In the 1970s and 1980s, Zureik added, Israel began using Palestinian women from Israel. “They could produce pictures to show the women in comprising positions and blackmail them for prostitution to turn them into collaborators. Also, for Palestinians to get a teaching position today, they must first get clearance from the Shin Bet. Almost all governmental institutions in Israel have an ‘Arab section’ purposed for monitoring the Palestinians in Israel and collecting information about them.”
In the occupied West Bank and East Jerusalem, Israel uses both direct and indirect forms of control over the more than three million Palestinians who live under its military rule. This includes checkpoints, colour-coded license plates, nightly raids of Palestinian homes, and a heavy military presence.
Using social media, Israel also monitors Palestinians and arrests them for any material it considers “incitement”. Between 2015 and 2016, Israel arrested more than 400 Palestinians in the West Bank and Israel for online content, mainly on Facebook. One such case was that of Dareen Tatour, who was arrested after posting a poem on Facebook that called on Palestinians to resist Israeli oppression.
Sami Shehadeh, an activist in Jaffa, said he used to be called in on a yearly basis for questioning. He told Al Jazeera
“There is complete control over our lives – over our expression of national identity, economic control, education system and our curriculums. People are checked whenever they enter public buildings such as malls, schools, municipality buildings, and Palestinians get searched more extensively than Israelis.
“Israel is a militarised society and its security is implemented in every aspect of our lives,” he added. “We’re not treated as a people with a national identity – we’re treated as a religious minority. Therefore, we do not study the history of Palestine in schools, and all subjects are taught in Hebrew. They strip us of our identity to try and control our minds.”
Israel also coordinates with the Palestinian Authority, a Ramallah-based semi-governmental body that governs parts of the West Bank, to foil attacks.
Still, loopholes remain. Despite the presence of dozens of military checkpoints between Israel, East Jerusalem and the West Bank, some can only be crossed by car. Soldiers do not always stop each car to search it and check the IDs of the passengers, as some of the roads are used by settlers as well. This means that Palestinians can bypass the system and get into Israel, although they face imprisonment if caught.
And while the separation wall splits East Jerusalem and Israel from the West Bank, Palestinians have found ways, albeit dangerous, to climb over the wall – mainly to find work and a better chance at living.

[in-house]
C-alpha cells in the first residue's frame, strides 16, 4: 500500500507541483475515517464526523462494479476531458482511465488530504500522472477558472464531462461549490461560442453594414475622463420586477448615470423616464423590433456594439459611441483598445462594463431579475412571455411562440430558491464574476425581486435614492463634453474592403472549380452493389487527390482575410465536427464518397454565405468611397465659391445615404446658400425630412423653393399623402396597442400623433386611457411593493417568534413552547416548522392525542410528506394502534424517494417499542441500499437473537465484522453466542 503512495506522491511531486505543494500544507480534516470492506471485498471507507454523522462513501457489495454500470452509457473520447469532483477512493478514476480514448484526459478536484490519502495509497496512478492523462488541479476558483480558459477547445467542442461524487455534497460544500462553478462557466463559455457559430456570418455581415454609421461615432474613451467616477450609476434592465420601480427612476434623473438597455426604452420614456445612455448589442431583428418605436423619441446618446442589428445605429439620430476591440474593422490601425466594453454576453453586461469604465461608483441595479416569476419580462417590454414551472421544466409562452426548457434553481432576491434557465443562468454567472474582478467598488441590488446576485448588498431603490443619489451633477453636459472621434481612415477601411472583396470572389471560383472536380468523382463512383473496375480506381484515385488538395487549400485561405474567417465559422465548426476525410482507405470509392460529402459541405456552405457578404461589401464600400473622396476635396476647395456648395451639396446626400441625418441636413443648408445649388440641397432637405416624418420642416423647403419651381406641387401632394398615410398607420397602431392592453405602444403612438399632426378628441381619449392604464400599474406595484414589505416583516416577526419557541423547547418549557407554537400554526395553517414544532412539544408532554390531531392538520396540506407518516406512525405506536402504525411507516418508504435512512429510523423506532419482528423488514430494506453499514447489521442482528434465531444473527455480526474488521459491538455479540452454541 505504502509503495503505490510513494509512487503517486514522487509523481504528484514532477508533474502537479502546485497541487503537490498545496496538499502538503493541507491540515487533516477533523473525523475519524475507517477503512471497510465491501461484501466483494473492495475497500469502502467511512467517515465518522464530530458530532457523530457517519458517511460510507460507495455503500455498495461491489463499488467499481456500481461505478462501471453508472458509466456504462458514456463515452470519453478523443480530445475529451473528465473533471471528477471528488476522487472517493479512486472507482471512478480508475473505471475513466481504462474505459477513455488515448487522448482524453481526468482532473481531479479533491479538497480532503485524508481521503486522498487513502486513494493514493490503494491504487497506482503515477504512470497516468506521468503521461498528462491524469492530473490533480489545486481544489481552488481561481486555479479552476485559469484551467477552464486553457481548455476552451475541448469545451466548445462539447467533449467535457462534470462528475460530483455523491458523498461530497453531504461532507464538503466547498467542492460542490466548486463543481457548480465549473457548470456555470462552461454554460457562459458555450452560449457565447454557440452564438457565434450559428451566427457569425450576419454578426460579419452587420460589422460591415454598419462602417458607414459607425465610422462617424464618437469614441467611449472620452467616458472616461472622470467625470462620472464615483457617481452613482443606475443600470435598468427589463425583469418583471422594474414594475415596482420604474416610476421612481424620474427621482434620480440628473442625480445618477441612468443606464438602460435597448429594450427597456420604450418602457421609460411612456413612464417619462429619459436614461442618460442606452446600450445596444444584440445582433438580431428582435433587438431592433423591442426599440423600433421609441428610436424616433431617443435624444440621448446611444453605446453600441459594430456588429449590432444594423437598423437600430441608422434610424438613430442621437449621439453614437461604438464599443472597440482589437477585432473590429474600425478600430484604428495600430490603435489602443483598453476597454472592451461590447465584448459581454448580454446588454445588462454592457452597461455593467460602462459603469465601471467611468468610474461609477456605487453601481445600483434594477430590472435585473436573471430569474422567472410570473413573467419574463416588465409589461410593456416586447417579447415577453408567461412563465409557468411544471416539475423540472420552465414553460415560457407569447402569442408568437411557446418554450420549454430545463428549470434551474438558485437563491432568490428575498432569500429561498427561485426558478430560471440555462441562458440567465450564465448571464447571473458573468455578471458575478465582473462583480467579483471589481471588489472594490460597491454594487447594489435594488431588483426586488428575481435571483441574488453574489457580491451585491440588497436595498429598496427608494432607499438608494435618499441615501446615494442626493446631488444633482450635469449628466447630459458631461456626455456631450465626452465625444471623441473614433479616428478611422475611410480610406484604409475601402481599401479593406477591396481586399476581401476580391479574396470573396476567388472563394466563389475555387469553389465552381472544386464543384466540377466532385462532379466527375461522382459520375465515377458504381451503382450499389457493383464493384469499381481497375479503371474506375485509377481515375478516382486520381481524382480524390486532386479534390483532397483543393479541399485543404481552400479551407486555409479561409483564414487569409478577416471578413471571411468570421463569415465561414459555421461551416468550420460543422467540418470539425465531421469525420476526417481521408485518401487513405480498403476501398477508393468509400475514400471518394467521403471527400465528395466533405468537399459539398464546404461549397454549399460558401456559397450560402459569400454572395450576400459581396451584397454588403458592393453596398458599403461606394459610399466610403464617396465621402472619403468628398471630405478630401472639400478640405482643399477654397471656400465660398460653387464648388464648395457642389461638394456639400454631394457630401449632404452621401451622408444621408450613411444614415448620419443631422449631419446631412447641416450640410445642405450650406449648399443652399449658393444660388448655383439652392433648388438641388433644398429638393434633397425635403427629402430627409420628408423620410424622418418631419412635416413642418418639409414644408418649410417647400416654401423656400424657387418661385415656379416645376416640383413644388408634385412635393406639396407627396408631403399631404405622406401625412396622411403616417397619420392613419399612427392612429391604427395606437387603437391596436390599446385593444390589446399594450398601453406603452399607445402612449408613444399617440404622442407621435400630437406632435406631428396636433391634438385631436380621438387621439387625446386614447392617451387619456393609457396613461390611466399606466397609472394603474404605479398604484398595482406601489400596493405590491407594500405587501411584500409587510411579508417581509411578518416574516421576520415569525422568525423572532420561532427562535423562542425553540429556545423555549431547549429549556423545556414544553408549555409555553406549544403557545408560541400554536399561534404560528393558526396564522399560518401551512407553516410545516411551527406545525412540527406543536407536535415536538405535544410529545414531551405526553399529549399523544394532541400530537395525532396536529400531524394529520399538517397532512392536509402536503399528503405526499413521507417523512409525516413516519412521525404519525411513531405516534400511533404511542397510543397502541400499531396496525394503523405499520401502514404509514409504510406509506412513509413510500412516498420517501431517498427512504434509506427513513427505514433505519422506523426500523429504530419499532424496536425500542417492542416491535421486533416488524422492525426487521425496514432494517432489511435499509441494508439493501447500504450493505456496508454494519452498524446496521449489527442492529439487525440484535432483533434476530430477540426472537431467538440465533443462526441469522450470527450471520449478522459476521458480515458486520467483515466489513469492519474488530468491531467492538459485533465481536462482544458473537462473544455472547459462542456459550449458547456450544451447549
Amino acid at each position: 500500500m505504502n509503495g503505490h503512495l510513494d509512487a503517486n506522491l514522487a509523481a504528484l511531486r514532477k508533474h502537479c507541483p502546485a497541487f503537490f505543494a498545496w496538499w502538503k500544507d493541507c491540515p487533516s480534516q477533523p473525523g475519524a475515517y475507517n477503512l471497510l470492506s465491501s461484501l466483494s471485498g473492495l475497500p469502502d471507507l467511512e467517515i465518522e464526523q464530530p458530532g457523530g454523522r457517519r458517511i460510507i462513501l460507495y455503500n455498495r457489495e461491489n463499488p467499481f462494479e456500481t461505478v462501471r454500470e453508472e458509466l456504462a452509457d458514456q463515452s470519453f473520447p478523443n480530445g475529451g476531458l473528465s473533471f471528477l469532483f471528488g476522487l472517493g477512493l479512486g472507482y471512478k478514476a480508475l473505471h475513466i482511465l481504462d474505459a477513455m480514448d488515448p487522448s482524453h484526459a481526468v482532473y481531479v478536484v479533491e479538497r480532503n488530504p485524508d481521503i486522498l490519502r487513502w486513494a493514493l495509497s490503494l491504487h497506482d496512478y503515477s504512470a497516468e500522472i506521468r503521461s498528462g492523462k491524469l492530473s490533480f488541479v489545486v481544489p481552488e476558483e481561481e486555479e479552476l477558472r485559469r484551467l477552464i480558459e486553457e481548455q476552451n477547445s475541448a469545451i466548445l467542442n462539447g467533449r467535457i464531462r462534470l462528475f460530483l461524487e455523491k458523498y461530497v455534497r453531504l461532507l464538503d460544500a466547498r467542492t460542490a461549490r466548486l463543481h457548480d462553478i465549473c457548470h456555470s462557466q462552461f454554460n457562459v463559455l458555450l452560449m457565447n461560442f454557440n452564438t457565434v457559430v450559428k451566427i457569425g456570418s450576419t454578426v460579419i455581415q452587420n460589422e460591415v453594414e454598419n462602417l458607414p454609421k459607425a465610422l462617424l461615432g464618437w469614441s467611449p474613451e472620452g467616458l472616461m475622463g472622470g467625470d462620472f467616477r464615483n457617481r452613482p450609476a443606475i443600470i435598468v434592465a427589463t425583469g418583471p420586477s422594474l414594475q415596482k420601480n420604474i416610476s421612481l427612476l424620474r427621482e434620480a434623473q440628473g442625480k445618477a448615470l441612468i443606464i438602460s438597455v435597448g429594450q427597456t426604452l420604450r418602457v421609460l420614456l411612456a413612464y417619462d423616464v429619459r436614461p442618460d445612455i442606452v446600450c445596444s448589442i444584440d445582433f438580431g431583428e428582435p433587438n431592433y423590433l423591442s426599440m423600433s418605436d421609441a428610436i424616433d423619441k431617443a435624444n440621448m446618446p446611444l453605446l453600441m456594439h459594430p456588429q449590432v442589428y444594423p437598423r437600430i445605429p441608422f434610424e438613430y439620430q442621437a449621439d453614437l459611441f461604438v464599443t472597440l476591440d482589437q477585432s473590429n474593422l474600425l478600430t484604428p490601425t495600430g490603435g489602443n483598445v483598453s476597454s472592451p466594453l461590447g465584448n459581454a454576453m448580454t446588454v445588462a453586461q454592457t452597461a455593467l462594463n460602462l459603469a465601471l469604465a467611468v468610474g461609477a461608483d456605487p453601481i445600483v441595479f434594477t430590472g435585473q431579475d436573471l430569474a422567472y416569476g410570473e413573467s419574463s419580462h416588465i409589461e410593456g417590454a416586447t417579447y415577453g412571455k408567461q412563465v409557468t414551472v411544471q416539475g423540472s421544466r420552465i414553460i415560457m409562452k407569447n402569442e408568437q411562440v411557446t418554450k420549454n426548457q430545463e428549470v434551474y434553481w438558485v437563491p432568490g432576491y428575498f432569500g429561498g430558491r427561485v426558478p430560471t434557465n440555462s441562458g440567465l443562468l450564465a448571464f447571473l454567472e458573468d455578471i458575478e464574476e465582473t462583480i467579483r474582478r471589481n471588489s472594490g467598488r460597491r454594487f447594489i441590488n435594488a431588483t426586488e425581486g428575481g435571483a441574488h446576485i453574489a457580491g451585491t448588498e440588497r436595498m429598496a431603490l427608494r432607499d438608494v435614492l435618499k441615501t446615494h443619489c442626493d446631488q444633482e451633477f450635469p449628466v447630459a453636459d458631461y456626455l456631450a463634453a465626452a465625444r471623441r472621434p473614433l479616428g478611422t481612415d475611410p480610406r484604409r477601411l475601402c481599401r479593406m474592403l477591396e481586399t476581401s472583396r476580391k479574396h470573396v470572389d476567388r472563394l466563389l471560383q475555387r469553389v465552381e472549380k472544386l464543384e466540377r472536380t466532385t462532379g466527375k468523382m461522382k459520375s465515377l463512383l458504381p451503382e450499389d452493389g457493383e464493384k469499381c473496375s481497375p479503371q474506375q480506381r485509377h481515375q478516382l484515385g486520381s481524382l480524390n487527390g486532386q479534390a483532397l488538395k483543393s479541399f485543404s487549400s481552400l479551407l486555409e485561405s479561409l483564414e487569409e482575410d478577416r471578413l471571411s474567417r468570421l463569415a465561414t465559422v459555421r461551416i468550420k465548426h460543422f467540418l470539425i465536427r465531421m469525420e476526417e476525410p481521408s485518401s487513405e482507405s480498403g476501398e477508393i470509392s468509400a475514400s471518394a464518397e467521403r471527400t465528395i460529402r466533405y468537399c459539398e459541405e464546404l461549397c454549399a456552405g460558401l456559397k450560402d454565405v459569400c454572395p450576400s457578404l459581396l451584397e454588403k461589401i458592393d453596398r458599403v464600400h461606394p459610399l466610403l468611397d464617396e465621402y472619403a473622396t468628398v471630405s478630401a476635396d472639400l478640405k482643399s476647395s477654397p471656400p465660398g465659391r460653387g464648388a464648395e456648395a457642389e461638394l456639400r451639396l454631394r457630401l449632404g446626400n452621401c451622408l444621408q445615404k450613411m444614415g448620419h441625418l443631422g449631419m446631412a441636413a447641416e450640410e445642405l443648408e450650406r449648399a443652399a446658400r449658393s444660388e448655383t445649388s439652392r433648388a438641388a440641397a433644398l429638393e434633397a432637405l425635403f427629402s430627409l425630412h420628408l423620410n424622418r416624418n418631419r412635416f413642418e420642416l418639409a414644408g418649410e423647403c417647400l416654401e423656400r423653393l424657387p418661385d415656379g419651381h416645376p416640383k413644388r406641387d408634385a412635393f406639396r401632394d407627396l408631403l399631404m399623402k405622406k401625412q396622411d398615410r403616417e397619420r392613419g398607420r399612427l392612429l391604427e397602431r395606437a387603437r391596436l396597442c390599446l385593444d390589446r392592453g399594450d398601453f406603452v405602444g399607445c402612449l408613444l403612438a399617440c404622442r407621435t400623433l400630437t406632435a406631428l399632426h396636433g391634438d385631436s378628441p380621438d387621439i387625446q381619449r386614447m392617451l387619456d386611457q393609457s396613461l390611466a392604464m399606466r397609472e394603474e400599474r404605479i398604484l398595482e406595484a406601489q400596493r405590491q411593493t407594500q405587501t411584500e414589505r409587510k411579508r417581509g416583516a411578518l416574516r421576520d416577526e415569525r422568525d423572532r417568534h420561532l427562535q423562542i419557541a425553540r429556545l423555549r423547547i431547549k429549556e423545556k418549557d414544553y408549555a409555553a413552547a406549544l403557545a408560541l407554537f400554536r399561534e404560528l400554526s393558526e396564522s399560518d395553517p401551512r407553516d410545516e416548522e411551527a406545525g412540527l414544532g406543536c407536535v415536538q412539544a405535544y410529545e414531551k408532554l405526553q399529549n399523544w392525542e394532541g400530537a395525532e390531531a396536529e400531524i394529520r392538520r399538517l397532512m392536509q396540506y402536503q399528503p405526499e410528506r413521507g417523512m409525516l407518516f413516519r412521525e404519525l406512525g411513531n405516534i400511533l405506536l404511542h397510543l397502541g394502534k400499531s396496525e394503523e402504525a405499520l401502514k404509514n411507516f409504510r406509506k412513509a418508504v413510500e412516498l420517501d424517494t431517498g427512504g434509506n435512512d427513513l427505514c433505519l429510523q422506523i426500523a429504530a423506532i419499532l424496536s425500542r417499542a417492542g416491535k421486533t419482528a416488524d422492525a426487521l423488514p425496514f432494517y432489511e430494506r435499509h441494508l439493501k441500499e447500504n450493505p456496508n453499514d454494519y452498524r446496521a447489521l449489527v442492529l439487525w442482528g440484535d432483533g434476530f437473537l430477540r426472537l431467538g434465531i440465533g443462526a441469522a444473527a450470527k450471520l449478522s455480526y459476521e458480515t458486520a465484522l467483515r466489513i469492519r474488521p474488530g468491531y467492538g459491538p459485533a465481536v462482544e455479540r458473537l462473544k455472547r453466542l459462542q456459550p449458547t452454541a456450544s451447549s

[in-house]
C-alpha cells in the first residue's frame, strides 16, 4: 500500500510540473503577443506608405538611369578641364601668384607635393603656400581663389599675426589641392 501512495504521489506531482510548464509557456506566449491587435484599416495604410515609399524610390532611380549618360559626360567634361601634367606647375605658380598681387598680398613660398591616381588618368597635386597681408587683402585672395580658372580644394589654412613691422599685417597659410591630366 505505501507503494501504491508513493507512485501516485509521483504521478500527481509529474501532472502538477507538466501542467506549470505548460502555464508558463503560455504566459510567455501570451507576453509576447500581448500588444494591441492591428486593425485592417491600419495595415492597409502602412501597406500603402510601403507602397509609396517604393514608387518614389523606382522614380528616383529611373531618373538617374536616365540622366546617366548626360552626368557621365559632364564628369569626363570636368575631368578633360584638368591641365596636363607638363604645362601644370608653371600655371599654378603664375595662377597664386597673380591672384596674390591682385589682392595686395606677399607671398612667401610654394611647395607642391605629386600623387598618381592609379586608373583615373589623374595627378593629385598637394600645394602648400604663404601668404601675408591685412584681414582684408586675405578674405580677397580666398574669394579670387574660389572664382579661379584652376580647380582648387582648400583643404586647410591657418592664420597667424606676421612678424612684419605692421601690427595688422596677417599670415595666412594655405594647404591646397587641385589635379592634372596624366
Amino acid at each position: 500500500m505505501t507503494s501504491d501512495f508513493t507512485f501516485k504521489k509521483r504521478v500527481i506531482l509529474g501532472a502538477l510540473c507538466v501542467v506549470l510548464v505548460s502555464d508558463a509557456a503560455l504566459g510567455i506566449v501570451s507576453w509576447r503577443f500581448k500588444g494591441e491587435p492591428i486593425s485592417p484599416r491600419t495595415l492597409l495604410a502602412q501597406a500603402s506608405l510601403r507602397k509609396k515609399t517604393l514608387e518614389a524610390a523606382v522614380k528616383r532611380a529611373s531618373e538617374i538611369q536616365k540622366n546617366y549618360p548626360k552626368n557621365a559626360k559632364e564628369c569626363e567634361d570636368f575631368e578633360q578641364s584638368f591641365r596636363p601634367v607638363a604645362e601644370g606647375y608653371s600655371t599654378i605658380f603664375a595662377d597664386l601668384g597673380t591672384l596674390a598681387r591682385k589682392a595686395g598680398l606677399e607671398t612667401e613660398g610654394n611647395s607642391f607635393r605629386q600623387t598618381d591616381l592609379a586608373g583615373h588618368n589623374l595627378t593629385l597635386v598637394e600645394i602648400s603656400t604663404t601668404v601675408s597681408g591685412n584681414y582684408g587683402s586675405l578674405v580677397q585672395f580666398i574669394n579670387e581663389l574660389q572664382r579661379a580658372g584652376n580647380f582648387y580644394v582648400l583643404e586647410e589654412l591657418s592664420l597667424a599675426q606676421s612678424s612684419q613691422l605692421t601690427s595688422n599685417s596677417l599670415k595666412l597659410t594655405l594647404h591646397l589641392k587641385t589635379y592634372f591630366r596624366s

Additionally, though it is generally difficult to obtain weapons in the West Bank, Palestinians have resorted to smuggling and manufacturing their own. In Israel as well, a black market for weapons is thought to be where the Palestinian citizens of Israel found their guns.
But Ofer Zalzberg, a senior analyst for Israel/Palestine at the International Crisis Group, says the fact that most of the Palestinians who carried out attacks over the past two years were unaffiliated to any particular movement makes it “much harder to collect intelligence about them”.
Women join the mass prayer outside the Lion’s Gate. Photo by Marc Sellem
“Security measures cannot be 100 percent foolproof, especially when attackers are willing to sacrifice their lives,” he told Al Jazeera.
Though Israel denies that the occupation and violence Palestinians face on a daily basis in the occupied territories is the main driver of attacks against its forces and settlers, analysts and locals say the attacks will continue as long as the oppression of Palestinians lives on.
“Security measures, no matter what they are, cannot prevent resistance, and this has been proven over the course of the years; it is not mere speculation,” Masri said. “We’re talking about anger on a national level – these sentiments of injustice do not stem from certain political/religious ideologies, they exist on a national level. Those who resist demonstrate the will of the majority of the Palestinian people”.
Shehadeh agreed: “These attacks are sporadic and there cannot be a security solution to them. If there is a solution, it will have to be a political one – one that needs to provide us with justice and equality.”
Farah Najjar is an online producer at Al Jazeera English and Zena al-Tahhan is an online journalist and producer for Al Jazeera English.
By Al Jazeera
July 29, 2017
Worshippers of all ages enter mosque compound in occupied East Jerusalem after Israel lifts restriction on men under 50.